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Category Archives: Politics

“To Everything There is a Season…,” Including Partisan Political Reasoning?

BackstreetDjeli2015By William “Duke” Smither

“To every thing there is a season, and a time to every purpose under the heaven: A time to be born, and a time to die; a time to plant, and a time to pluck up that which is planted; A time to kill, and a time to heal; a time to break down, and a time to build up; A time to weep, and a time to laugh; a time to mourn… a time to keep silence, and a time to speak; A time to love, and a time to hate; a time of war, and a time of peace.” (From Ecclesiastes 3:1-8 King James Version)

By no means had I planned to invoke the divine words of wisdom found within certain religious texts, like the Holy Bible. Besides, I’m hardly qualified.

In fact, I was prepared to address the recent, praiseworthy release and excellent chronicalization of slave auction dynamics by Anne C. Bailey (“The Weeping Time: Memory and the Largest Slave Auction in American History,” Cambridge University Press, October 9, 2017). This professor of History and Africana Studies, at New York’s Binghamton University, provides a compelling review of the harsh realities of plantation slavery in the Georgia Sea Islands which ought to be mandatory reading in classroom history books across America. And, now is never too late. Perhaps, I can revisit the reasons why, later.

But, for now, I should explain the detour from my initial plans to review more of Professor Bailey’s remarkable work within “Weeping Time.…” The nagging, recent events within our nation’s bizarre sociopolitical climate, including questionable behavior on the landscape of partisan political reasoning, has certainly given rise to at least pushing the pause button for where these once-United States of America now seems to be.

March of the Pea-brains?

The curious resurgence of die-hard racist, anti-Semitic, anti-American and other reactionary groups is astonishing, but somewhat predictable, based on the newfound wedges of deep division being driven between racial, ethnic and cultural groups in America. The recent resurrection of 2016 election-era conspiracies is concerning and baffling, namely the “Access Hollywood tape was fake news…” report (Washington Post, Nov. 27, 2017) and the claim that “President Trump reportedly revives birther claims against Obama” (Jessica Chia, New York Daily News, Nov. 29, 2017). Yet, it’s not at all too surprising, considering the sobering realties looming on the nation’s political landscape. And, the disrespect to the WWII, Marine Corp’s Navajo “Code Talkers,” at the White House ceremony on November 27, 2017, merely punctuates the wave of recent events.

History itself has been hijacked. The Pre-Columbian history of the Native American in his own lands has been twisted and distorted the most, but in a vicious manner similar to that of African-, Asian- or Middle Eastern-Americans, as well as those of Hispanic or Latino ethnic origins. Is it because of the recent U.S. Census Bureau projection that whites will become a so-called “minority” in 2044, replaced by black and brown people? (See: https://www.commerce.gov/news/blog/2015/03/new-census-bureau-report-analyzes-us-population-projections-nation-expected-become) Is there a new season of reason that’s now upon us? What exactly is the message within the Nazi-chanting, white nationalist’s “tiki-torch march”  on the University of Virginia campus, in Charlottesville, during August 2017? For me, growing up in the racially segregated, Jim Crow South, it was remindful of the pea-brained, Ku Klux Klan marches of the 1950’s and 60’s to denounce or intimidate immigrants, African-Americans, Catholics, Jews, and organized labor; they were often a prelude of things to come, like the cowardly bombing of black schools and churches and selected violence against American citizens, black and white.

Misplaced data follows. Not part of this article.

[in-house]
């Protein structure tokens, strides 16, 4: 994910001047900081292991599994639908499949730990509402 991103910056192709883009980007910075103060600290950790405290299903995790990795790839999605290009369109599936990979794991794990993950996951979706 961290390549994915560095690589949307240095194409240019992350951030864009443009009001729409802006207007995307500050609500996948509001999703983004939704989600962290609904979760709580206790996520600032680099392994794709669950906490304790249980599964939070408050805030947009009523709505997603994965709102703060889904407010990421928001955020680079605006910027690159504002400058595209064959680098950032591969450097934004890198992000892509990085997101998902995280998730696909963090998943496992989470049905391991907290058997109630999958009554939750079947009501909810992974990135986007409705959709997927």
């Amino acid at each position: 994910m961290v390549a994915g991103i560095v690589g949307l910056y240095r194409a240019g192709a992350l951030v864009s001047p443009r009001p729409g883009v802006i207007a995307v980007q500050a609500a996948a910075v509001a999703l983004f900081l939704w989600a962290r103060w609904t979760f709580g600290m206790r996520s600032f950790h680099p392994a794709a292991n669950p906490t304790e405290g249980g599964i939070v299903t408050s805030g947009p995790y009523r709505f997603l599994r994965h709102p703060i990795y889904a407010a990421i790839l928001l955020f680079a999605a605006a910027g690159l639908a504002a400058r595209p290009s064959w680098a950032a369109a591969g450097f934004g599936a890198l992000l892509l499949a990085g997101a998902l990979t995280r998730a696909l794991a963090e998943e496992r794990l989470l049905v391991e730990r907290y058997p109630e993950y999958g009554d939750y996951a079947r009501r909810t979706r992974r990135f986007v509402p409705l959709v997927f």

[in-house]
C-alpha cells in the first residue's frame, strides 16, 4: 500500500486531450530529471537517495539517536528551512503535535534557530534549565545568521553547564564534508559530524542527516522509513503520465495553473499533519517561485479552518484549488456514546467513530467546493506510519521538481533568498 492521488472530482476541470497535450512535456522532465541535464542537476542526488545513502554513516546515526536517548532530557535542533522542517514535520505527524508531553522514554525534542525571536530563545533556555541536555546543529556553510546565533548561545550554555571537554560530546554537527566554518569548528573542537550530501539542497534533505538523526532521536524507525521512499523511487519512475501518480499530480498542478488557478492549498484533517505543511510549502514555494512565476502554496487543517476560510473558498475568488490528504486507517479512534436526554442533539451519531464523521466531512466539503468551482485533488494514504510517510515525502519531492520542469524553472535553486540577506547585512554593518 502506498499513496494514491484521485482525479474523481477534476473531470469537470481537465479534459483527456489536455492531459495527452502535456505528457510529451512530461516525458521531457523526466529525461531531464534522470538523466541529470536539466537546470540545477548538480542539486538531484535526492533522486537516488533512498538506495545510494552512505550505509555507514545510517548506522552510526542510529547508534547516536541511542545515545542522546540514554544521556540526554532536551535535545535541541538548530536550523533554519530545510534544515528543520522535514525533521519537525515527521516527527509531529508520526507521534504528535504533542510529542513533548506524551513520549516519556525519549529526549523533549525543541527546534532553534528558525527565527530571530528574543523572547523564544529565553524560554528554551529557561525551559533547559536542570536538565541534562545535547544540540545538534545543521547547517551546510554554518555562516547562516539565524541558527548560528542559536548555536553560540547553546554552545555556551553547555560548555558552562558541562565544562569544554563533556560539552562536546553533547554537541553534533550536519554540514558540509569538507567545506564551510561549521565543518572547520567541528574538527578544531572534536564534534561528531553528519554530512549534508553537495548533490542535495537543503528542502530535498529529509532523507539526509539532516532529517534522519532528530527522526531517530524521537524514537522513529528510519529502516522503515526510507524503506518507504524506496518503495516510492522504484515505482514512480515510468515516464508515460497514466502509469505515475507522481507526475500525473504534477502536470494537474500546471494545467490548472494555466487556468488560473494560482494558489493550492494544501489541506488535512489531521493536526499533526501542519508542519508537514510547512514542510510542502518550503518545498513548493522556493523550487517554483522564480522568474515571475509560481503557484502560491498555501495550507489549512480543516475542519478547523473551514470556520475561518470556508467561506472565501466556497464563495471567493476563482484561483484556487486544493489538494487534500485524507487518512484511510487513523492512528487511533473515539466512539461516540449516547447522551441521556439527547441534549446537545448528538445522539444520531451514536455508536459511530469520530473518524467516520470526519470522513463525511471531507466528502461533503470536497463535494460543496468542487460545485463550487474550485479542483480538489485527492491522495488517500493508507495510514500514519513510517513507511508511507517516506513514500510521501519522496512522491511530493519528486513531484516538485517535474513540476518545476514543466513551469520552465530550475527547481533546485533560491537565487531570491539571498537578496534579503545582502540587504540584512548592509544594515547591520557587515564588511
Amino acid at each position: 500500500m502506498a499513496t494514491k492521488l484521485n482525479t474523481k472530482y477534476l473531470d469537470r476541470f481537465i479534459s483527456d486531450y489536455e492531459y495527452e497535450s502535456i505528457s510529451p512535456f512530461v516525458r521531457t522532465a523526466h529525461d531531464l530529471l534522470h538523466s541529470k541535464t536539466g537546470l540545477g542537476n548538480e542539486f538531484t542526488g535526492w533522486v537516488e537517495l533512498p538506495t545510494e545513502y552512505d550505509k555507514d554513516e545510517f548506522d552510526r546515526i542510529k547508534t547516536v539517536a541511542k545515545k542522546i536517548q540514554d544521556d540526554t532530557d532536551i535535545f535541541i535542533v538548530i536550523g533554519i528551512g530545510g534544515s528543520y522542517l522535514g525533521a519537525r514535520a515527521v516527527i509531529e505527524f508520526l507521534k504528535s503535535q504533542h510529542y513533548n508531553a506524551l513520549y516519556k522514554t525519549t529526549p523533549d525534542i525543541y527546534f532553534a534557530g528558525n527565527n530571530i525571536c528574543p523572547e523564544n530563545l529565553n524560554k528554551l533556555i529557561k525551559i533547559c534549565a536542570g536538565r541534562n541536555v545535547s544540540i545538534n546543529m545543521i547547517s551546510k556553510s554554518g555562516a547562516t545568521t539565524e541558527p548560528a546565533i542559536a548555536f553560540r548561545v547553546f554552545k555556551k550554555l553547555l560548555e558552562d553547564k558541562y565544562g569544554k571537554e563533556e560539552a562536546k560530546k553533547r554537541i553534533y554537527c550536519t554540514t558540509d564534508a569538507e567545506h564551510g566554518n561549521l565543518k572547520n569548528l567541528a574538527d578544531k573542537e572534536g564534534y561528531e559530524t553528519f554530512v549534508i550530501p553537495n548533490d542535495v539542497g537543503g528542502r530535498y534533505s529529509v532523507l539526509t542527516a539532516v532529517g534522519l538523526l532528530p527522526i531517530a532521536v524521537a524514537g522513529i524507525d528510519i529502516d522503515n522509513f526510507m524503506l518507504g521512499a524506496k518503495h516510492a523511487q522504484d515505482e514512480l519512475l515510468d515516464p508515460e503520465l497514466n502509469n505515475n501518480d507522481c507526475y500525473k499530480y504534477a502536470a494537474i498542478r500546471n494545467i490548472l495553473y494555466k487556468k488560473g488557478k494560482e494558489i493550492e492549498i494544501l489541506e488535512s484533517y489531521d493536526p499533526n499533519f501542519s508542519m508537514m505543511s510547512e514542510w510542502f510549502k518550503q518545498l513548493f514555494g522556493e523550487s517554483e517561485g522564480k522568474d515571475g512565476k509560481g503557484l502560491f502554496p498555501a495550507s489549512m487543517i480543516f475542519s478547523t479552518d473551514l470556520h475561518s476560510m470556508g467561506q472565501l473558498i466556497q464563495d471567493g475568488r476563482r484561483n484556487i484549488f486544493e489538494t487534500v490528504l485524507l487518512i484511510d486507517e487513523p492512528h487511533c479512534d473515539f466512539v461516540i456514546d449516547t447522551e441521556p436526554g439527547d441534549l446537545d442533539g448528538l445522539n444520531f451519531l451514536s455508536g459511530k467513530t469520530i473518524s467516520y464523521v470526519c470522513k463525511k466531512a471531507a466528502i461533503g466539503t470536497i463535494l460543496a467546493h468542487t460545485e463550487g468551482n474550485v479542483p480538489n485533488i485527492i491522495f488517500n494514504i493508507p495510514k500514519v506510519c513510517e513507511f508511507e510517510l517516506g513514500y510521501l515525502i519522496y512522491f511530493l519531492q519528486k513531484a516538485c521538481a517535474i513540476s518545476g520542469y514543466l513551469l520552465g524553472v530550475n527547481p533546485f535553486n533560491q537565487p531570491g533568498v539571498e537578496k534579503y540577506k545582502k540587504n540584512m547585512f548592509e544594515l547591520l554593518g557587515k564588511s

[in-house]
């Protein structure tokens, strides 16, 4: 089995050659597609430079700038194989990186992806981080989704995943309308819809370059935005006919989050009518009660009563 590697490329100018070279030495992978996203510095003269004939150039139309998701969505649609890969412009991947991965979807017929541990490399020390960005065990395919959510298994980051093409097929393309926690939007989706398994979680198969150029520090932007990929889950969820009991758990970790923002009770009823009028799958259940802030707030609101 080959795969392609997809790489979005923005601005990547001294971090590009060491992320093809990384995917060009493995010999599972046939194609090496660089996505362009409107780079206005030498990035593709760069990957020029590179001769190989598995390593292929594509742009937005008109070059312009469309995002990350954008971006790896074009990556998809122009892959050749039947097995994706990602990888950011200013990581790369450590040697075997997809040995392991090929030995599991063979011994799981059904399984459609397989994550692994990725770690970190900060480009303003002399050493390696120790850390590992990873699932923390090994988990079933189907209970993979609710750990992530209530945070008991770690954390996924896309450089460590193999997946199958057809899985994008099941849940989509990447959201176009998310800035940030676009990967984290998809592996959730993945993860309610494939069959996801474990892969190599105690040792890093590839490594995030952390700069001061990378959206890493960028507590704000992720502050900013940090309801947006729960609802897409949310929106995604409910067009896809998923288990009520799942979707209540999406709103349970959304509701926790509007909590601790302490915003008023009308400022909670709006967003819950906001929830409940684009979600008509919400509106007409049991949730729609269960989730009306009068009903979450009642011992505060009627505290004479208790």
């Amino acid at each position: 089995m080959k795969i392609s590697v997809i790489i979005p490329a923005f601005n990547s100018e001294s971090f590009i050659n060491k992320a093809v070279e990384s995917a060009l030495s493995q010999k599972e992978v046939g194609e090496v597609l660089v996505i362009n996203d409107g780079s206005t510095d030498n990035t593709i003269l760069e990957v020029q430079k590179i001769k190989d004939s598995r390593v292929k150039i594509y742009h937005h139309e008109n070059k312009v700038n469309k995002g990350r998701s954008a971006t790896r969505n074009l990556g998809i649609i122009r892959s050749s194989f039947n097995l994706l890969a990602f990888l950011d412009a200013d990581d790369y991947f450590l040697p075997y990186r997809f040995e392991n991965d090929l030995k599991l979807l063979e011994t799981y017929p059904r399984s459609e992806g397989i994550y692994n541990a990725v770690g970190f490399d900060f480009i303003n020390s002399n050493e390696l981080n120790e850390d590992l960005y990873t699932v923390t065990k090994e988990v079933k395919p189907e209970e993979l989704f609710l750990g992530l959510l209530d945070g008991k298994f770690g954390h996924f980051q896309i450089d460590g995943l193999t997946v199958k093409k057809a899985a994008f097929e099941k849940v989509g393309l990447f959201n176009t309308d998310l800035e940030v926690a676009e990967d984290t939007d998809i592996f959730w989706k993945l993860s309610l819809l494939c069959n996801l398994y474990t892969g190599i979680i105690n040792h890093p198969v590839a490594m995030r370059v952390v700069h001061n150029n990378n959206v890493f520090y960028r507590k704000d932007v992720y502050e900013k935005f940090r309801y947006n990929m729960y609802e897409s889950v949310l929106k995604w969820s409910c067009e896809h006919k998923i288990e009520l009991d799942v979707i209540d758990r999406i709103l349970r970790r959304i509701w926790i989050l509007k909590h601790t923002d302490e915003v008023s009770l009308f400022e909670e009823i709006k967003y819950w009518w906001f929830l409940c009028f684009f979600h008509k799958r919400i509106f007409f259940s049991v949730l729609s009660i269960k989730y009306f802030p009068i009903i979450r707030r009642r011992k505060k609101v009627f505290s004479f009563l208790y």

As a Viet Nam Era veteran of this nation’s proud and prized armed forces, there are many times I no longer recognize the social or political landscaping of the country I once proudly served. While the cultural and racial divide in America has sunk to new lows, the bumpy political landscape seems even worse! Incredulously, some will argue that it’s because of our former president, #44, Barack Obama. Others passionately claim that the root cause of our national dysfunctions stems directly from the profound lack of leadership of the current president, #45, Donald John Trump. But, there’s one thing I’m sure of: Simply talking tough and donning a brown military-bomber-jacket and cap trimmed with “scrambled eggs” does not automatically give one the kind of decision-making skills required to lead our diverse and exceptional military forces.

Clearly, something is wrong in Washington. And, I am beginning to worry. Either, political polling seems to have become a lost art, or the populations being polled are simply lying through their teeth—not to mention the almost daily obfuscation, falsification and/or misrepresentation of material facts, seemingly put forth to consider or resolve within the political status quo. This is interesting, since many important issues now seem to be addressed from the presidential palace, based on public-opinion polls. Has statesmanship and leadership been replaced by daily, political party “talking-point” memorandums?